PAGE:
Maybe that heart that was doing just fine belonged to some other self, some self now out there living it up in the land of the painfree, a free self, an outside self that would never wait in doctors’ offices, suddenly part of a foreign society of the ill whose minds were riveted by pain, whose bodies had become houses or mansions or ornate cocoons for something like another species, the site of something emergent, the thing that’s just wrong about the body’s colonization, that the body becomes merely a host for things that proliferate, though he supposed there was something to be said for bacteria and viruses—they were relentless, but their onslaught often threw one out sooner rather than later, unlike some of their slower cancer cousins that ate away for years with twinges and quirks dismissed as imaginings until the elusive thing that caused them was so ensconced and tentacled it couldn’t be killed without killing its host, it was not without reason that people feared hospitals not as places where they would get well but as places where they would die, places where they would be killed.

But there were other waiting rooms to wait and wait in before you arrived at the place where he was now, apparently, permanently emplaced, the waiting rooms of the dying, the ones where waiting was the end of things, the ones occupied by people, including you, who weren’t even people anymore, occupied by the things that were killing them, for that was what was being looked after, not the stunned and listless patients, but the things that already occupied them or the things that were about to occupy them, things trying to get deeper in, things all over them like one of those slippery sweaters that is always all over the place as if one is wearing some animal that is trying to hang on or fussily trying to find a comfortable sleeping position—was that what all over him like a cheap suit meant, ill-fitting, like wearing something made for someone else, things made for everyone that were thus for no one, like the gown that now chewed into him no matter which way he was turned, or like that even more intimate material he wanted to escape from, that was what his body was now: bad clothing, encasement, a trap he couldn’t get out of.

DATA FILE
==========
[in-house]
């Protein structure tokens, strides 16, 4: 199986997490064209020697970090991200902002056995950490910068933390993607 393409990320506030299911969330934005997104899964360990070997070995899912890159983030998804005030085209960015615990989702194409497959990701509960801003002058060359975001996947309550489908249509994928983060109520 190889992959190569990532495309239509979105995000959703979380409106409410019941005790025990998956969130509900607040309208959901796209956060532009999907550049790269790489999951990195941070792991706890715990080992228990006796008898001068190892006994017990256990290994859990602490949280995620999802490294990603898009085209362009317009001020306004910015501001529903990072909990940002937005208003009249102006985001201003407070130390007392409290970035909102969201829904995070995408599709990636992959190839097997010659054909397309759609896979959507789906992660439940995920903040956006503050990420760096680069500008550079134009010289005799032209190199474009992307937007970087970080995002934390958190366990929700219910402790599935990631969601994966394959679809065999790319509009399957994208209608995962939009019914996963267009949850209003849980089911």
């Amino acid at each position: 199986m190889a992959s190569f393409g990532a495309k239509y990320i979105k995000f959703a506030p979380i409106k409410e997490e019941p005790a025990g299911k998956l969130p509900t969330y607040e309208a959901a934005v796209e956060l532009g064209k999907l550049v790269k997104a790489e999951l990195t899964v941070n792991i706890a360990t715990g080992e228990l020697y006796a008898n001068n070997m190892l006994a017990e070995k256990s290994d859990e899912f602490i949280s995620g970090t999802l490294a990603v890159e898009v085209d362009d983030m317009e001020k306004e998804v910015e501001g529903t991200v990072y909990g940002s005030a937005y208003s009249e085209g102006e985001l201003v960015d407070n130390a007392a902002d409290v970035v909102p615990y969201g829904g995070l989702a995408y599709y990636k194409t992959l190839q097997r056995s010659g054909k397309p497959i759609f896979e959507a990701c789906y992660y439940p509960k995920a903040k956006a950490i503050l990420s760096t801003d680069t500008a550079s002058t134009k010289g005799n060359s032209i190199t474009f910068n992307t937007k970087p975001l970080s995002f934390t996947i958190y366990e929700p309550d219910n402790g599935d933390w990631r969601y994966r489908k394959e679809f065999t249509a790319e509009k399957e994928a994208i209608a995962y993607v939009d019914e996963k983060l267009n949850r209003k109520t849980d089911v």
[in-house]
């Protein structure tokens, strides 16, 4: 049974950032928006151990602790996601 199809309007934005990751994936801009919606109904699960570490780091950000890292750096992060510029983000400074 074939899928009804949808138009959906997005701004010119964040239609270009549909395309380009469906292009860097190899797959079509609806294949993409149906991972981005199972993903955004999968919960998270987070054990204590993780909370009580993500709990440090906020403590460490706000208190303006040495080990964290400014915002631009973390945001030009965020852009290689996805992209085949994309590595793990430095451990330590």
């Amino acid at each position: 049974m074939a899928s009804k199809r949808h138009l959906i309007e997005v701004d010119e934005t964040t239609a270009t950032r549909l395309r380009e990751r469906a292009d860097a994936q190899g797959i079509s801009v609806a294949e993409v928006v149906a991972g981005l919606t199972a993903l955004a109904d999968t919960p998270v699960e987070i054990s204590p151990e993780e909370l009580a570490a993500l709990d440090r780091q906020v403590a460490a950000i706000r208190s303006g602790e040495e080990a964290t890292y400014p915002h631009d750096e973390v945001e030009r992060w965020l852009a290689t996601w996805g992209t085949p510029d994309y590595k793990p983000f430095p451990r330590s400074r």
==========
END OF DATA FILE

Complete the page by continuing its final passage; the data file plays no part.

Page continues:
This place, this inescapable place where the mind had no place to go and so went everywhere, everywhere but away from this thing it was tethered to, this pain, this preponderance that had moved in to his body and stuffed his soul away in a corner where no one would ever look for it, and no one, not even a god, would ever find it.

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altered image; original image: http://content.lib.washington.edu/cdm4/item_viewer.php?CISOROOT=/fishimages&CISOPTR=53725&CISOBOX=1&REC=15